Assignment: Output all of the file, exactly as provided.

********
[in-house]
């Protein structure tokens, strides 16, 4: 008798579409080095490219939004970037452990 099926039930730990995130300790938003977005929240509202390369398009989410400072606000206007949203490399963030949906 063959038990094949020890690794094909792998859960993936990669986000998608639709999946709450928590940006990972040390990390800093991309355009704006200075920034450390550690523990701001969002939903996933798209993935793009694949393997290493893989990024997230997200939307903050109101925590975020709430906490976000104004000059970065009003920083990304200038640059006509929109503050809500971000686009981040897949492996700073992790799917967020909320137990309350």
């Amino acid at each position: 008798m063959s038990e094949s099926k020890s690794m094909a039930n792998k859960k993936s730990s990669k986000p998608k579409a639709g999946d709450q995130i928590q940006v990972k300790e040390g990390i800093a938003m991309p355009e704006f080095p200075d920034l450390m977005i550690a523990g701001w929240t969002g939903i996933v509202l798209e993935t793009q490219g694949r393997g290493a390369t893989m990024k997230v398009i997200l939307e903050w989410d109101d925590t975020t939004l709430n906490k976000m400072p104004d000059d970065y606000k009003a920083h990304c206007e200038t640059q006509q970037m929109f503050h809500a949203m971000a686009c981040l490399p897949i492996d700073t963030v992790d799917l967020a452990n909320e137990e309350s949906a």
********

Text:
[in-house]
């Protein structure tokens, strides 16, 4: 008798579409080095490219939004970037452990 099926039930730990995130300790938003977005929240509202390369398009989410400072606000206007949203490399963030949906 063959038990094949020890690794094909792998859960993936990669986000998608639709999946709450928590940006990972040390990390800093991309355009704006200075920034450390550690523990701001969002939903996933798209993935793009694949393997290493893989990024997230997200939307903050109101925590975020709430906490976000104004000059970065009003920083990304200038640059006509929109503050809500971000686009981040897949492996700073992790799917967020909320137990309350």
């Amino acid at each position: 008798m063959s038990e094949s099926k020890s690794m094909a039930n792998k859960k993936s730990s990669k986000p998608k579409a639709g999946d709450q995130i928590q940006v990972k300790e040390g990390i800093a938003m991309p355009e704006f080095p200075d920034l450390m977005i550690a523990g701001w929240t969002g939903i996933v509202l798209e993935t793009q490219g694949r393997g290493a390369t893989m990024k997230v398009i997200l939307e903050w989410d109101d925590t975020t939004l709430n906490k976000m400072p104004d000059d970065y606000k009003a920083h990304c206007e200038t640059q006509q970037m929109f503050h809500a949203m971000a686009c981040l490399p897949i492996d700073t963030v992790d799917l967020a452990n909320e137990e309350s949906a």